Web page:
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AMERICAN JOURNAL OF SCIENTIFIC AND INDUSTRIAL RESEARCH

© 2013, Science Huβ, http://www.scihub.org/AJSIR


ISSN: 2153-649X, doi:10.5251/ajsir.2013.4.3.257.260

On Nigerian agricultural survey: Production and consumption pattern


( 1994/95 - 2005/06 )
O.Y. Halid
Department of Mathematical Sciences, Faculty of Science, University of Ado-Ekiti, Ekiti State,
Nigeria
ABSTRACT

Agriculture had been the main-stay of Nigerian economy before the ‘oil-boom’. Upon the discovery
of oil, lesser attention has been given to the agricultural sector. As a result, this paper considered
the production of certain important food crops which are highly cultivated by various states of the
federation over a period of 1994/95-2005/06. The data layout is identical to that of the RCBD so
that ANOVA technique was used to check variability in production and farm gate price for different
states and harvesting seasons. A post mortem analytic technique namely the DMRT was also used
to check for particular significance.
Keywords : Production, farm gate price, RCBD-Randomized Complete Block Design, ANOVA-
Analysis of Variance, DMRT-Duncan Multiple Range Test
INTRODUCTION time, the food sub-sector was stagnating and the
decline covered the whole agricultural sector. Thus,
Food is any substance, usually composed of
for much of the period from about 1970, agriculture
carbohydrates, fats, proteins and water, that can be
has been unable to spear-head the development of
eaten or drunk by an animal including humans, for
the Nigerian economy. Several developmental
nutrition or pleasure. Items considered food may be
programmes have been instituted to stimulate
sourced from plants and animals. Although many
agricultural development in Nigeria from the 1970s.
human cultures sought food items through hunting
These include the River Basin Development
and gathering. Today, most cultures use farming,
Authorities (RBDAS), Operation Feed the Nation
ranching and fishing with hunting, foraging and other
(OFN), the Green Revolution Programme and the
methods of a local nature included but playing a
three Agriculture Universities set up in the 1980s.
minor role. Farming, ranching and fishing play major
roles and have their roots in agriculture. Presently, agricultural production is dwindling in
respect to the ever growing population of the nation.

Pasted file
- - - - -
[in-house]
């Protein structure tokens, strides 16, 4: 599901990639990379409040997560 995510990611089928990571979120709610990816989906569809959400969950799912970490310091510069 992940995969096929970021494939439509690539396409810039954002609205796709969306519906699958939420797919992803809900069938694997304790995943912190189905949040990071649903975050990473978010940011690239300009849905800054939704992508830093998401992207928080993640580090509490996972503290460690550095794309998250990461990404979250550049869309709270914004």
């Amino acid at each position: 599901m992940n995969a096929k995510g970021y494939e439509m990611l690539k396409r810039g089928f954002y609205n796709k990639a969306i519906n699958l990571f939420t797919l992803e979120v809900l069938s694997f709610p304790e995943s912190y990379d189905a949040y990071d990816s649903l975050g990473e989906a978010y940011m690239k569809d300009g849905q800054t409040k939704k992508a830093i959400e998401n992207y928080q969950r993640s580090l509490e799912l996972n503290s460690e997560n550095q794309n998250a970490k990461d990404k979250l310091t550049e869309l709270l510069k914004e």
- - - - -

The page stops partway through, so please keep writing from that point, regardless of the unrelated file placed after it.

Nigeria is an agricultural country because its climate
Low agricultural productivity and output are due to
permits the cultivation of a variety of crops in a
factors such as limited access to input sources, the
pattern that emerged in earlier centuries in response
use of traditional technologies and ineffective
to local conditions. As in other West African
government and improvement policies. They are also
countries, rainfall is heaviest in the south, where the
due to age, educational background, non-availability
forests and savannah benefit from abundant
of land and capital for farming practices, inadequate
precipitation and relatively short dry seasons.
transportation and power networks, to mention a few.
Again, Nigeria is still essentially an agricultural Negligence on the part of government to improve the
country, inspite of the importance of petroleum in its agricultural sector is the greatest of all the problems.
economy. In 2006, for instance, agriculture’s
Also, agriculture statistics shows that the highest and
contribution to the Gross Domestic Product (GDP)
lowest ranking ever of Nigeria’s food production in
was about 32.1 percent (Government of Nigeria,
the world are 71 and 156 in 1999 and 1986
2006) since about 70 percent of the approximate
respectively. Therefore, improvements are needed in
one-fifty million population was involved in
correcting the problems associated with food
agricultural production and agro-businesses.
production so that Nigeria can be ranked among the
Agriculture used to be the prime mover of the highest food producers in the world.
Nigerian economy especially up to 1970s before
petroleum became important. Agricultural experts
drove the economy forward. However, even at that
Am. J. Sci. Ind. Res., 2013, 4(3): 257-260

MATERIALS AND METHODS the crops are not significantly different for each state
and farming seasons.
Data: A data of cassava and maize production
(metric tonnes) was obtained for producing states in where
farming seasons 1994/95-2005/06. Also data of farm
b  number of replicates ( Blocks )
gate prices of the two crops was also obtained. The
two crops are considered since they are cultivated in t  number of treatments
virtually all the states of the federation due to their
high economic importance and high resistance to SS BLOCK 
 i
2

 CF
harsh climatic conditions. The data (on production) t
layout constitute a Randomized Complete Block
Design (RCBD) where the states represent the SS ERROR 
 2

 CF
j

treatments and the harvesting seasons represent the b


blocks. SS ERROR  SSTOTAL  SS BLOCK  SSTREATMENT
The second data set on farm gate prices also SSTOTAL   Yij2  CF
constitutes an RCBD data where the states are the
treatments and the seasons are the blocks. As a The decision is such that we reject the null
result, the RCBD model is proposed as follows: hypothesis(accept alternative) if the calculated F-value is
greater than the tabulated F-value.
The RCBD Model: The linear statistical model for the A computer software package, SAS 9.2 will be used to